I had to hire if I wanted to make Pixelstart a successful company. And so, I found myself looking for someone exactly like me. It seemed an impossible task because the type of person I was looking for was probably running his agency and the people who replied to my job offer were too inexperienced. I needed someone who could start performing without needing my seal of approval on every task. I quickly realized that I’m a control freak when handing out work that I tend to do myself. I decided not to hire anyone.

And so, I tried working with several freelance web developers. The first projects went alright, but they all became less productive over time and eventually weren’t delivering after a while. I always blamed myself for this but realized this wasn’t always the case as they were struggling with the same workload that I used to have as a freelance web developer.

Another very stressful but essential element of Pixelstart was the support work. And by this, I don’t mean regular email support. No, I mean the 24/7 support. I could never leave without my phone or laptop. What if something went down? During this time, I learned that the online world never sleeps. There have been times I had to drop everything to fix the issues that came up in support. Sure, you can find people who can help, but I wanted to do it all myself.

Combining these feelings and experiences made me realize that I didn’t see a future in this industry as it didn’t feel scalable enough. It made me spend time and focus on other people’s issues, drifting away from my core business. I wanted to face challenges of my own. Create a story of my own.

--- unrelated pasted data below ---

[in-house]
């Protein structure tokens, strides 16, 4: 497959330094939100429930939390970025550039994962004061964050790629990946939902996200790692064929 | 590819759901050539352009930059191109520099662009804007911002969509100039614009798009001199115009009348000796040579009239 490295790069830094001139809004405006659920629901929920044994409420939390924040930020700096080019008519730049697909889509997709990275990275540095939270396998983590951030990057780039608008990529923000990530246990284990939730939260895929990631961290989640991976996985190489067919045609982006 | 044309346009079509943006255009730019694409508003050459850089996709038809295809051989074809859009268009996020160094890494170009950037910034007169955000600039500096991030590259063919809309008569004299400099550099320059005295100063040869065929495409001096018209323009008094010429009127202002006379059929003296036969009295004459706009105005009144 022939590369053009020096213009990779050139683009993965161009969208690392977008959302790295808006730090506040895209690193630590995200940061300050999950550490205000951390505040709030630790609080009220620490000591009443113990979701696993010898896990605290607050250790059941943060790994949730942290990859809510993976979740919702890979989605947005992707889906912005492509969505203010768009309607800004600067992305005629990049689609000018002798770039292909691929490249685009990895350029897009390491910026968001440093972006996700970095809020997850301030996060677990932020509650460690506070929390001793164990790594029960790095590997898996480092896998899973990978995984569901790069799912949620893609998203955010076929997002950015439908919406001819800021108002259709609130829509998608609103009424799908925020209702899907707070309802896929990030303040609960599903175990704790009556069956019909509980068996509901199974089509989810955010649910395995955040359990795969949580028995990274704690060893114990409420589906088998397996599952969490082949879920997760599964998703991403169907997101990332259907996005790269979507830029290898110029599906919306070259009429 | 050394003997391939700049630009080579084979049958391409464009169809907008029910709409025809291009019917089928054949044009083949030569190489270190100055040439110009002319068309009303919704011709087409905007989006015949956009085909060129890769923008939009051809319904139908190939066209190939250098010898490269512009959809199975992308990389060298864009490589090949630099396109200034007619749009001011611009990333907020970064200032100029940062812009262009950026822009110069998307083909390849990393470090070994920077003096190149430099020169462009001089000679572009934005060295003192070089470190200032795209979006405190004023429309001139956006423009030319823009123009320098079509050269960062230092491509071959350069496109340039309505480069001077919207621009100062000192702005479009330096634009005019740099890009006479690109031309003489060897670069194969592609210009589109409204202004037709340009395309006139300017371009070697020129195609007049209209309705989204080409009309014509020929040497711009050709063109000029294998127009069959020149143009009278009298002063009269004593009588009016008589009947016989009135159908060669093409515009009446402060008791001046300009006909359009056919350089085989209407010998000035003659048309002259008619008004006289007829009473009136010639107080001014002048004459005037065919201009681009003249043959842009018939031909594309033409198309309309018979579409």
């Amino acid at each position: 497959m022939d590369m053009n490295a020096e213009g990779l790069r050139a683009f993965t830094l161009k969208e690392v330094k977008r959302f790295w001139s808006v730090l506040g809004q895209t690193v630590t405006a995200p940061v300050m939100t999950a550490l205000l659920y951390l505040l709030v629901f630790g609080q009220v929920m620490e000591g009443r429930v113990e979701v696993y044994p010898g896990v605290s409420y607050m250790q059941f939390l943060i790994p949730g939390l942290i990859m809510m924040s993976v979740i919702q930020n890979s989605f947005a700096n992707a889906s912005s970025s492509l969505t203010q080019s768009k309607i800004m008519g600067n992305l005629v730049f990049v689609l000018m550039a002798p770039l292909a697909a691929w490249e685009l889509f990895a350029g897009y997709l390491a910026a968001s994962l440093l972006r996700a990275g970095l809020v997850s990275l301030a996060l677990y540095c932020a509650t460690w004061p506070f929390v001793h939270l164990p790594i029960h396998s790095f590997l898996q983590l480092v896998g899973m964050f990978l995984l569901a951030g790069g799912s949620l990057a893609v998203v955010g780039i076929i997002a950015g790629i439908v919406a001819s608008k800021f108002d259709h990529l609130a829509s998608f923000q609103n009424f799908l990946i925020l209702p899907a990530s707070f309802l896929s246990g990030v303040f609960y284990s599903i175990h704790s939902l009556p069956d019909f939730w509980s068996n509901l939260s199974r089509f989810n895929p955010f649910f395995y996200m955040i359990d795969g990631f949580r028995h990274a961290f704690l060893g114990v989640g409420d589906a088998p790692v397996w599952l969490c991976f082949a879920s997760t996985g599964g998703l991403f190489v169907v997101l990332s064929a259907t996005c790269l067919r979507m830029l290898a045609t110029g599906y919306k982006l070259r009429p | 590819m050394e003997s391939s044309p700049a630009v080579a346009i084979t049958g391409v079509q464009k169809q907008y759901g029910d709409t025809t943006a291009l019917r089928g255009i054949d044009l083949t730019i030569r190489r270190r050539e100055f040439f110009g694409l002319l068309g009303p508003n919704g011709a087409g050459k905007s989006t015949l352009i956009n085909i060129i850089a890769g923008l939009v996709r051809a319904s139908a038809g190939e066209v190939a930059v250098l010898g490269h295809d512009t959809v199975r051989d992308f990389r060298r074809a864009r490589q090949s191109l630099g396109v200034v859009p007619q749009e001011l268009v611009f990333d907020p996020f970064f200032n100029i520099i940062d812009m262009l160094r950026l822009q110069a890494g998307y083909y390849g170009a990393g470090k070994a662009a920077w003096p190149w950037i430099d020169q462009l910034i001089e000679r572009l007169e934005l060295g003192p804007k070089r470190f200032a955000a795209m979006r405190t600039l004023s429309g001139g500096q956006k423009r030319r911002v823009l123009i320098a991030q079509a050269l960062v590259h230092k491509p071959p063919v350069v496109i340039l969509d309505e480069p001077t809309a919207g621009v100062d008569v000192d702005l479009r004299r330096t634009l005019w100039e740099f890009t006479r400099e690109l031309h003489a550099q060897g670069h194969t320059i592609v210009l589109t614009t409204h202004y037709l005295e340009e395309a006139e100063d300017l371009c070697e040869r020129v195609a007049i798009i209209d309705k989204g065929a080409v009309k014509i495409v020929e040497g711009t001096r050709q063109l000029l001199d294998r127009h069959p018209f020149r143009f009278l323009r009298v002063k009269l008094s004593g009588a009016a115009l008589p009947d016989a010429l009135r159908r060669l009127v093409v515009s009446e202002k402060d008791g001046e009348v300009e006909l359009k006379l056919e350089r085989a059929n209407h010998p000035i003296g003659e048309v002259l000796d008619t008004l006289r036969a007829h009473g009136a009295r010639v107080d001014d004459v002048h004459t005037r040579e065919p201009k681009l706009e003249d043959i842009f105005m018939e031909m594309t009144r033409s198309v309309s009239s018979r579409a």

The start of something new, part II

Obviously, I wanted to live a happy life where I didn’t have to be reachable all the time. I felt the need to work on my brand, not the brand of others. This made me decide to sell Pixelstart’s clients to another company that could serve them all. I found several websites that listed companies that wanted to expand their customer base. Not long after, I was in touch with a dozen interested companies. There were several things I looked into before making a decision. What kind of clients do they serve? How many employees do they have? What does their portfolio look like?

It didn’t take long before the first meetings were scheduled. Most of them didn’t feel like suitable candidates, and I finally managed to end up with two promising companies I felt comfortable with. I started negotiating with them both—and with success. The process took over 4 months, including the strategy and how to migrate all clients. After which, two more months were necessary for the purchase agreement and financials. Eventually, all clients moved to the new company on January 1, 2021. The months after, I did some troubleshooting here and there, but the new company served all clients themselves not too long later.

With Pixelstart, I was able to develop myself on many levels. It has challenged me, taught me many things, given me a network, and made me the person I am today. Within the 5 years of running Pixelstart, I enjoyed working for some fantastic brands. To name a few: Enzo Knol, StukTV, Headhunterz, Wildstylez, Colourful Rebel, O&R Streetwear, 100% Hardcore, and many more.

Running a web agency made me discover what I want to do, what I’m good at, and, more importantly, what I’m not good at. Selling my first company was a huge milestone, and I am incredibly proud of it.